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Bridge test in Luxembourg: identify potential damage at early stage

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Publié le lundi 17 septembre 2018

The University of Luxembourg, in collaboration with the Administration des Ponts et Chaussées, carried out a large test bridge on 13 September 2018 in Altrier, Luxembourg. By taking pictures along the bridge with drones and by applying the principles of photogrammetry, the researchers measured the deflection line of the bridge with high precision in order to allow in the future early damage detection by applying a new developed algorithm.

In the frame of a research project entitled “Condition assessment of bridge structures by analytical and numerical methods”, engineers of the Laboratory of Solid Structures from the Research Unit in Engineering Sciences (RUES) at the University of Luxembourg have developed an algorithm to better analyse the condition of bridge structures.

“The algorithm, which is able to identify damage based on the measurement of the deflection line under static load, showed very promising results, not only in theoretical examples but also in laboratory experiments. Thus, we decided to go further with an in situ load deflection experiment on a real bridge structure by using the latest measurement techniques such as laser scanner and photogrammetry”, explain Professor Danièle Waldmann and PhD student Dolgion Erdenebat who have been working on this project since Mai 2015.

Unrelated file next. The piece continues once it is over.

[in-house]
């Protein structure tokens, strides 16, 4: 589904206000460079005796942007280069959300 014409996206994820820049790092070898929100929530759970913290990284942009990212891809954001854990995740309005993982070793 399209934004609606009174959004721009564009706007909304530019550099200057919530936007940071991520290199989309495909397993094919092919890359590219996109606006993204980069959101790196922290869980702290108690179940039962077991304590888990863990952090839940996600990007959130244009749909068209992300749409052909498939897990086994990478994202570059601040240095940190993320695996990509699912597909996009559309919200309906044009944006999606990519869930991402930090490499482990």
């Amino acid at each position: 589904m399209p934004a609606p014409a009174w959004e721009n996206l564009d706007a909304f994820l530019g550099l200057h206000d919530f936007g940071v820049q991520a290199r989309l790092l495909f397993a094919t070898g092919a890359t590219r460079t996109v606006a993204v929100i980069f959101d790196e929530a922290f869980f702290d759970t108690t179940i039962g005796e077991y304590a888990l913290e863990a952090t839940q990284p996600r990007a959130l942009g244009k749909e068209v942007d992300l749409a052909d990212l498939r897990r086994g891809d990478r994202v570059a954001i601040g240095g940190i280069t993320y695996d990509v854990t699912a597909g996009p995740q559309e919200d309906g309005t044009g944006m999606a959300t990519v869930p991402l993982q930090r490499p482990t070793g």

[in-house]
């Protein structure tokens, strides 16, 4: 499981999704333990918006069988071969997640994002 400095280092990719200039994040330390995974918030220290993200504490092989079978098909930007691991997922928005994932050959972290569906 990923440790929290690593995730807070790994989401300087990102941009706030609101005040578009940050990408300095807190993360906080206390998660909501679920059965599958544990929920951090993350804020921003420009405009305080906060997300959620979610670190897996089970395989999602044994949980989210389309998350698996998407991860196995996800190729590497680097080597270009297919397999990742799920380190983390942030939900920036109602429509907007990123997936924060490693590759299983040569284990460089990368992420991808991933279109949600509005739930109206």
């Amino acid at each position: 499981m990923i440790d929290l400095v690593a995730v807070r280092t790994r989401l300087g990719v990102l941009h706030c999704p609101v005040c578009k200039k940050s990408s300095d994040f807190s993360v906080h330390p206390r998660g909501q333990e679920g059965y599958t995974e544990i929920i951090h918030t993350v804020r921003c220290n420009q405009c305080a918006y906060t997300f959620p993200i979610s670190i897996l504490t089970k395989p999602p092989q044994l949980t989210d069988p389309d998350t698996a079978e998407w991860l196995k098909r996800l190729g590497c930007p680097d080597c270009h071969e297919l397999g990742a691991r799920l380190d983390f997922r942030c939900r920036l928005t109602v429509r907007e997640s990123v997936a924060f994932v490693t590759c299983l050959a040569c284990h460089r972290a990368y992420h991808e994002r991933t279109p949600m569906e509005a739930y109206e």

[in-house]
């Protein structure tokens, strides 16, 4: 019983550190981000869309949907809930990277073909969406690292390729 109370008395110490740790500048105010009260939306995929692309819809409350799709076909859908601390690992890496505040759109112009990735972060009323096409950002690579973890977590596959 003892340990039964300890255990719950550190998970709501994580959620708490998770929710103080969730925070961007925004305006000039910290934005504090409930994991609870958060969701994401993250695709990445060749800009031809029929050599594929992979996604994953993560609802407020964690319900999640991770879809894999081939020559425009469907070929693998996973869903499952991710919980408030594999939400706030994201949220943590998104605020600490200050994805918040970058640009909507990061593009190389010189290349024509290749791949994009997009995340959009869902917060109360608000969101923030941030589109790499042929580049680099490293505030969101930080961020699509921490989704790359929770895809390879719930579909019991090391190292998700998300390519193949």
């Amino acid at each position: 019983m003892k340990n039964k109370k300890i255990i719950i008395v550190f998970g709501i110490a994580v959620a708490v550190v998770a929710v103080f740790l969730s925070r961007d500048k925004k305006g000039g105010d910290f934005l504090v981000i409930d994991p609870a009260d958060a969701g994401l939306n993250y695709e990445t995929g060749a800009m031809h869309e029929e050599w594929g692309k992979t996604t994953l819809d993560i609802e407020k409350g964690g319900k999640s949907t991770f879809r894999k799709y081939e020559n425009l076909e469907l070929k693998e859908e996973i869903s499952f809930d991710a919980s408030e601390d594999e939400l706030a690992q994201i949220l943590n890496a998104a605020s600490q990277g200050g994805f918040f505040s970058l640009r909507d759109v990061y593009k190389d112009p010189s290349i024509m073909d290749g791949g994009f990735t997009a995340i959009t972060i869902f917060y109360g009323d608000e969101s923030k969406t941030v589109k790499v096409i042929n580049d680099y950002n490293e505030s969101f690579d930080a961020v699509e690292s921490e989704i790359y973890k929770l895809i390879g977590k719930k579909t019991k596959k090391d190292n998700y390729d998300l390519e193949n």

With the help of the Administration des Ponts et Chaussées, the research team selected the bridge in Altrier due to its configuration, access and space. PhD Erdenebat was really involved in this choice: “First of all, we selected beam bridges instead of arch, truss, suspension or cable-stayed bridges because they have usually a continuous cross-section. Then, we took into account environmental conditions to facilitate the access of trucks, the flight of drones, the traffic flow and the workspace”.

After 8 hours of measurements divided in three steps: before loading, during loading and after loading, the experiment was a real success. The researchers were very satisfied with the results obtained: “These measurements enable us to include to our algorithm the impact of large-scale dimensions and environmental conditions”, comments Prof. Waldmann.

Researchers will now continue to develop the method, based on the collected valuable information, and optimize the researched algorithm and measurement techniques as a contribution to the safe and economic preservation of our infrastructure.

The experiment was carried out by a team composed of technicians and researchers from the Institute of Civil and Environmental Engineering (INCEEN) and the Interdisciplinary Centre for Security, Reliability and Trust (SnT).